Over the past two weeks, the country’s eyes have been watching Colorado, a state better known for its mountains than its politics.
From New York to Los Angeles to Washington, DC, the nation has been captivated as the Colorado legislature — with one chamber under Republican control — considered an issue that many think controversial: civil unions for gay couples.
But in fact, in Colorado, civil unions are not controversial — poll after poll has shown that more than 70 percent of voters support civil unions.
Passage of the legislation through the State Senate, with three Republican votes in favor, suggested that Colorado might become only the second state to advance relationship recognition for gay couples while under Republican control.
Despite the bipartisanship that characterized the movement of civil unions through the State Senate, despite such broad, overwhelming support from Coloradans, the issue has torn apart the state’s legislative process, garnering national attention not for our courageous advancement of equality but for the mockery that has been made of the democratic process.
So what really happened in Colorado — as the lives of thousands of families lay on the line?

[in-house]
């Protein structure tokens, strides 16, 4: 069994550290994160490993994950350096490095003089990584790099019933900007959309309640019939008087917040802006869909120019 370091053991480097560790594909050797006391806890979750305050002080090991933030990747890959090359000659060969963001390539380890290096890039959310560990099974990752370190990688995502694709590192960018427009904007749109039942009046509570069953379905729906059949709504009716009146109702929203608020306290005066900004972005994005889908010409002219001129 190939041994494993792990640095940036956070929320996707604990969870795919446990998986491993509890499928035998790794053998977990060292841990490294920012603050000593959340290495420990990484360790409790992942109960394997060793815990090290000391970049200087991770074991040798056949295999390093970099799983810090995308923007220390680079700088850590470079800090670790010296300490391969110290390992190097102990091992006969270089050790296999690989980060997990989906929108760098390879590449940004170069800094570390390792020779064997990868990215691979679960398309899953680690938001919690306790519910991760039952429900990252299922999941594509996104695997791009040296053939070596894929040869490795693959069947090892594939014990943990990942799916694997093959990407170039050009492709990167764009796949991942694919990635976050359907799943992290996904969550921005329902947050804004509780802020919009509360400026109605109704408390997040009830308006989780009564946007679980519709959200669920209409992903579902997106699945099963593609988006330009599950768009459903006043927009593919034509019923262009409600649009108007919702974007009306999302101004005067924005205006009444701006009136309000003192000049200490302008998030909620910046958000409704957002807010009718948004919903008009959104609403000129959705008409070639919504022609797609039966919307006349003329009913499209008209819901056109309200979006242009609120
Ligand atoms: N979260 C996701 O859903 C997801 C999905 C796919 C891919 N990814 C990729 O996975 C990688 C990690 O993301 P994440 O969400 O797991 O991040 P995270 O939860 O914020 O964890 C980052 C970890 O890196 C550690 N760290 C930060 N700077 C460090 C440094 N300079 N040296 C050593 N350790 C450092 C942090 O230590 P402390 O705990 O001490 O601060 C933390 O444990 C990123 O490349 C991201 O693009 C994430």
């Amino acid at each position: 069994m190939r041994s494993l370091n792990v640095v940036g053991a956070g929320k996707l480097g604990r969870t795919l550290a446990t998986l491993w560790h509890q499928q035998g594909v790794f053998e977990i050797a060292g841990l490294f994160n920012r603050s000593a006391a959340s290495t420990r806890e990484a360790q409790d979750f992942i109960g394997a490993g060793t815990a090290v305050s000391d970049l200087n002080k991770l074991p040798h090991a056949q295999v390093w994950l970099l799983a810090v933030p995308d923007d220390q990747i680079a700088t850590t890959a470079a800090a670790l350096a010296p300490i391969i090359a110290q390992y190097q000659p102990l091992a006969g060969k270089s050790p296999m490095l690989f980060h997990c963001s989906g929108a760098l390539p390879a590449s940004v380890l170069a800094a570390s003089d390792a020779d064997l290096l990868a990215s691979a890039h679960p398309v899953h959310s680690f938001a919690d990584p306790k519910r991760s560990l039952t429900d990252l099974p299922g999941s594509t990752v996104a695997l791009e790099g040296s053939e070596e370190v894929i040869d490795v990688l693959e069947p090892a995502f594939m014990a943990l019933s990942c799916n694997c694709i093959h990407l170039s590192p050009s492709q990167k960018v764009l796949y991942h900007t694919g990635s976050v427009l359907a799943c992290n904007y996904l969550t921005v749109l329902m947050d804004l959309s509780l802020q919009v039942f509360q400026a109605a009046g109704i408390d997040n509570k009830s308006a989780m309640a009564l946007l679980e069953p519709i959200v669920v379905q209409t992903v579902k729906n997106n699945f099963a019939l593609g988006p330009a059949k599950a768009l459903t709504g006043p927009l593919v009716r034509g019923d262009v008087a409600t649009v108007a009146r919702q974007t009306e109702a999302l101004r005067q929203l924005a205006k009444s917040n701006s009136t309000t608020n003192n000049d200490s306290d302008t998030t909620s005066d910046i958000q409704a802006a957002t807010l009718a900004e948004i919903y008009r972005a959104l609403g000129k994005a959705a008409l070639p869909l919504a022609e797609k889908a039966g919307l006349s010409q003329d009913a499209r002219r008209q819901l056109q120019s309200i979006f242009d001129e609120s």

Filibuster. Procedural motion. Special session. Kill committee. It’s a long story.
But here’s the short version: a bill with overwhelming support both from the public and from a majority of state legislators was killed — not once but twice by Colorado’s Speaker of the House Frank McNulty.
In an unprecedented and shameful display of partisan politics, Representative McNulty stalled, delayed, filibustered, and threw an outright tantrum to keep civil unions—a bill that had won bipartisan approval in the Senate and in three House committees—from coming to the floor for the vote, where it was assured passage.
In essence, the Speaker shut down the House, refusing to do the people’s business and letting more than 30 pieces of legislation die by the clock, in order to keep civil unions from becoming law.
As one member of the Capitol press corps remarked: “They burned the House down to kill a spider.”
And kill it he did. But the story doesn’t end there.
At the hands of Speaker McNulty, the clock ran out on civil unions and three dozen other bills in Colorado’s general session. But Governor Hickenlooper gave civil unions—and six other pieces of legislation—new life, calling a special session.
Though thousands of Coloradans asked the Speaker to give civil unions a fair hearing—a request echoed by newspaper editorial boards around the state—Representative McNulty broke his word. After promising a fair process for months, Speaker McNulty assigned civil unions to his kill committee, a different committee than he had assigned the bill to just a week before. Following hours of testimony, the kill committee did its job, followed orders, and voted down civil unions.
Not once but twice, House Speaker McNulty used political games and underhanded tricks to kill a bill that more than 70 percent of Coloradans support, that had won incredible bipartisan approval, that deserved a full up-or-down vote on the House floor.
At the end of the story, the only question left: is this really what democracy looks like?
Come November, LGBT Coloradans and our allies will make our answer loud and clear.